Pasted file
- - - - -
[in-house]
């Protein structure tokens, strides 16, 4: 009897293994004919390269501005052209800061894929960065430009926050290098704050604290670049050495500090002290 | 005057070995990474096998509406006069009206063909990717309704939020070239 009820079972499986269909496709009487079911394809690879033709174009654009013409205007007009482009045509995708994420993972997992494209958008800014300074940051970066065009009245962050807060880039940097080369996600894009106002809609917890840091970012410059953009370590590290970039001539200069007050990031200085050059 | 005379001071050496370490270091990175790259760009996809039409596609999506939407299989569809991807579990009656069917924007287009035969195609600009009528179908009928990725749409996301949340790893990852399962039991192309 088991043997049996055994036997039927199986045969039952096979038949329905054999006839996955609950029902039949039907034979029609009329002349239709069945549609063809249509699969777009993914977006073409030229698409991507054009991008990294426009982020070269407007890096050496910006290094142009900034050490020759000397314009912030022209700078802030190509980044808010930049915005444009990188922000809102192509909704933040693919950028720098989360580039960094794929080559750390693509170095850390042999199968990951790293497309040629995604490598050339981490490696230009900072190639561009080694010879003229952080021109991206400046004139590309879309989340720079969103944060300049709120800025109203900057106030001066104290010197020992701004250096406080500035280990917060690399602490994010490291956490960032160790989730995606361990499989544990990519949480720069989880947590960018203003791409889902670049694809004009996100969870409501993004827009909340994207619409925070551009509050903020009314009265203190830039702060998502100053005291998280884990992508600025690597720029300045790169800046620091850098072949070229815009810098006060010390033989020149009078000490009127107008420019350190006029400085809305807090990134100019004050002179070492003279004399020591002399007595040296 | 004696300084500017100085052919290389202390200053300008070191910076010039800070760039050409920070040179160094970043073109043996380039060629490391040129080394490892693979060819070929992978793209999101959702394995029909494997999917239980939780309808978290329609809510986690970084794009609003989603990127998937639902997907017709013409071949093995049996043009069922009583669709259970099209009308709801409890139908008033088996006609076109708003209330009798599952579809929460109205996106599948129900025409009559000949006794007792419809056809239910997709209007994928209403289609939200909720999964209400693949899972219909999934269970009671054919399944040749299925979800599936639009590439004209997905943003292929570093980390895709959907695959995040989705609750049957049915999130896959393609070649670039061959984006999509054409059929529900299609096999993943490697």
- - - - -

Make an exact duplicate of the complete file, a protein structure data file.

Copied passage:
[in-house]
């Protein structure tokens, strides 16, 4: 009897293994004919390269501005052209800061894929960065430009926050290098704050604290670049050495500090002290 | 005057070995990474096998509406006069009206063909990717309704939020070239 009820079972499986269909496709009487079911394809690879033709174009654009013409205007007009482009045509995708994420993972997992494209958008800014300074940051970066065009009245962050807060880039940097080369996600894009106002809609917890840091970012410059953009370590590290970039001539200069007050990031200085050059 | 005379001071050496370490270091990175790259760009996809039409596609999506939407299989569809991807579990009656069917924007287009035969195609600009009528179908009928990725749409996301949340790893990852399962039991192309 088991043997049996055994036997039927199986045969039952096979038949329905054999006839996955609950029902039949039907034979029609009329002349239709069945549609063809249509699969777009993914977006073409030229698409991507054009991008990294426009982020070269407007890096050496910006290094142009900034050490020759000397314009912030022209700078802030190509980044808010930049915005444009990188922000809102192509909704933040693919950028720098989360580039960094794929080559750390693509170095850390042999199968990951790293497309040629995604490598050339981490490696230009900072190639561009080694010879003229952080021109991206400046004139590309879309989340720079969103944060300049709120800025109203900057106030001066104290010197020992701004250096406080500035280990917060690399602490994010490291956490960032160790989730995606361990499989544990990519949480720069989880947590960018203003791409889902670049694809004009996100969870409501993004827009909340994207619409925070551009509050903020009314009265203190830039702060998502100053005291998280884990992508600025690597720029300045790169800046620091850098072949070229815009810098006060010390033989020149009078000490009127107008420019350190006029400085809305807090990134100019004050002179070492003279004399020591002399007595040296 | 004696300084500017100085052919290389202390200053300008070191910076010039800070760039050409920070040179160094970043073109043996380039060629490391040129080394490892693979060819070929992978793209999101959702394995029909494997999917239980939780309808978290329609809510986690970084794009609003989603990127998937639902997907017709013409071949093995049996043009069922009583669709259970099209009308709801409890139908008033088996006609076109708003209330009798599952579809929460109205996106599948129900025409009559000949006794007792419809056809239910997709209007994928209403289609939200909720999964209400693949899972219909999934269970009671054919399944040749299925979800599936639009590439004209997905943003292929570093980390895709959907695959995040989705609750049957049915999130896959393609070649670039061959984006999509054409059929529900299609096999993943490697």